Soft Return | Dance | Hudson Valley | Hudson Valley; Chronogram

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Soft Return

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Shantala Shivalingappa, from the exhibit “Sculpting Movement and Time: Making Slow Dancing,” a behind-the-scenes view of David Michalek’s portraits of 46 dancers.
  • Shantala Shivalingappa, from the exhibit “Sculpting Movement and Time: Making Slow Dancing,” a behind-the-scenes view of David Michalek’s portraits of 46 dancers.


The Jacob’s Pillow Dance Festival, which runs through August 24, is unique in the dance world. Staged near the Berkshires town of Becket, Massachusetts, it’s the longest-running dance festival in the US. Both a school and a performance complex, “the Pillow” also houses as an archive of dance history that includes performance videos, books, photographs, and rare film clips dating back to its founding by Ted Shawn in 1933.

Perched on a mountain with a zigzag road resembling the rungs of a ladder and a large, pillow-shaped boulder, the site, a 163-acre former farm, was named by locals who were reminded of the Bible story of Jacob lying on a rock and dreaming of a ladder to heaven. Made up of 31 buildings (including three dance studios and three stages), the facility is the only dance institution named a National Historic Landmark.

Shawn and his wife Ruth St. Denis formed Denishawn, the first American modern dance company, in 1915. The organization changed the course of dance by creating new techniques and spawned the next generation of modern dancers; artists like Martha Graham, Charles Weidman, and Doris Humphrey. When the couple separated in 1930, Denishawn disbanded and Shawn formed the all-male Men Dancers company, which also built many of the site’s buildings.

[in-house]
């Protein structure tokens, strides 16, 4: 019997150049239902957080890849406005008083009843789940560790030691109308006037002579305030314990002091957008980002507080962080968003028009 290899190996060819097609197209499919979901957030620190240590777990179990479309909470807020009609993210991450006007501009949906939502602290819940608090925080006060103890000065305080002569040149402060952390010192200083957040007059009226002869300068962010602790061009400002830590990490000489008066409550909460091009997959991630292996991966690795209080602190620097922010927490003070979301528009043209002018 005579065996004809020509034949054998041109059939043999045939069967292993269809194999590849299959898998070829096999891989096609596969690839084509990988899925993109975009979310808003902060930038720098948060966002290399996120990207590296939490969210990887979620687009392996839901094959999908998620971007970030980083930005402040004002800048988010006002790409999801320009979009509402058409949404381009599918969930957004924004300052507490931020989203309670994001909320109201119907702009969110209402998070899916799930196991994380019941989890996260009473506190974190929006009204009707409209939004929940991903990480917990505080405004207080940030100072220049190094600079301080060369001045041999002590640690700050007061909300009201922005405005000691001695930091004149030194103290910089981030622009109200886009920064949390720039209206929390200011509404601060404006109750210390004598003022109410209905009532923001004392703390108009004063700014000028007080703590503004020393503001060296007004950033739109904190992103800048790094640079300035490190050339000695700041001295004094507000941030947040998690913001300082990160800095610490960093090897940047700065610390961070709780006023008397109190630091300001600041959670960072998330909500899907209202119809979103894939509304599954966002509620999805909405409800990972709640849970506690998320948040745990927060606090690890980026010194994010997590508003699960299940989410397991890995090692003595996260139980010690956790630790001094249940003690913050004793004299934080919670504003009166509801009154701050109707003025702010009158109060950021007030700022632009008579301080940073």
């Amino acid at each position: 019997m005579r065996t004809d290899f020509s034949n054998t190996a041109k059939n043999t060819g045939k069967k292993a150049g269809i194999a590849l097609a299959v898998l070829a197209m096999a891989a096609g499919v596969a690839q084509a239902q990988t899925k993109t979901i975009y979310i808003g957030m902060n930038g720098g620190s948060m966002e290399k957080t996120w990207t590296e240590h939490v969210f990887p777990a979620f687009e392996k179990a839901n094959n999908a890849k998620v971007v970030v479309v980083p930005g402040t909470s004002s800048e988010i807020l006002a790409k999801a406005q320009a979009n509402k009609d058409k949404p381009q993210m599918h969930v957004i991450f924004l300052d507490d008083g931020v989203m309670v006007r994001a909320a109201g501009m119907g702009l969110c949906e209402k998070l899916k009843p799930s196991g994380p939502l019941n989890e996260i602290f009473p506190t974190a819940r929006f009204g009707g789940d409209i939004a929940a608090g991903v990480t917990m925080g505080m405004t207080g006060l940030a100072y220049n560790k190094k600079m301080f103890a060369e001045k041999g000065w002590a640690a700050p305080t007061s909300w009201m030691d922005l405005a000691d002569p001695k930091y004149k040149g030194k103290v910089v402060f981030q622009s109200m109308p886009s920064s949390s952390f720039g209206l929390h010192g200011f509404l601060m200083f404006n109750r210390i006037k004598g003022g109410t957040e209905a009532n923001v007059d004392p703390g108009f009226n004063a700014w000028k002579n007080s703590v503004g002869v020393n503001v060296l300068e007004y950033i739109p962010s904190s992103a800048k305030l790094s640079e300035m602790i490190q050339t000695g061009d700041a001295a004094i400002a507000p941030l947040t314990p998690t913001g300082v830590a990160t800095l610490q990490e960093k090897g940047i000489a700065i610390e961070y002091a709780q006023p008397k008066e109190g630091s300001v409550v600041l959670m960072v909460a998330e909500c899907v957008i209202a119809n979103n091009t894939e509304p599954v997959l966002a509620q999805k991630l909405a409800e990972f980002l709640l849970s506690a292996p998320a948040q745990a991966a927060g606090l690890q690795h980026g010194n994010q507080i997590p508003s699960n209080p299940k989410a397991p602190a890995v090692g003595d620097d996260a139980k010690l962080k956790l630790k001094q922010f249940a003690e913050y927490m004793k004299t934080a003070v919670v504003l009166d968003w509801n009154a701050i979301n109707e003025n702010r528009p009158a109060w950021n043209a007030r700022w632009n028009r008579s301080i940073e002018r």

The facility’s Ted Shawn Theater was the first in the US built specifically for dance. When it opened in 1942, gas-rationing audiences climbed the mountain on foot to see modern, ballroom, folk, ballet, and ethnic dancers perform. Today, the theater houses one of the stages where several of the 40 companies from nine countries are performing this season.

Shawn’s vision of the Pillow School, a place where young dancers could study with master teachers while living on site, also continues, and offers free preshow talks by resident scholars, question-and-answer sessions with dancers, photography exhibits, and films.

Among the groups appearing this season are Holland’s Conny Janssen Danst company, which will perform the edgy and witty “Rebound” (July 24-27), and India’s Shantala Shivalingappa, which will perform traditional Kuchipudi dance to live music (August 7-10). Among the returning American choreographers are Bill T. Jones, whose “Chapel/Chapter” (July 3-6) challenges the audience to reflect on our media-fueled society, and Alonso King, whose “Migration: The Hierarchal Migration of Birds and Mammals” and “RASA” (both July 23-27) feature, respectively, scores by jazz great Pharoah Sanders and tabla master Zakir Hussain.

Running the length of the festival is the exhibit “Sculpting Movement and Time: Making Slow Dancing,” a behind-the-scenes view of David Michalek’s portraits of 46 dancers. Also on the grounds are gardens, restaurants, a wetlands trail, a store, and public classes in dance, yoga, and Pilates.

The 2008 Jacob’s Pillow Dance Festival runs through August 24 in Becket, Massachusetts. (413) 243-0745; www.jacobspillow.org.

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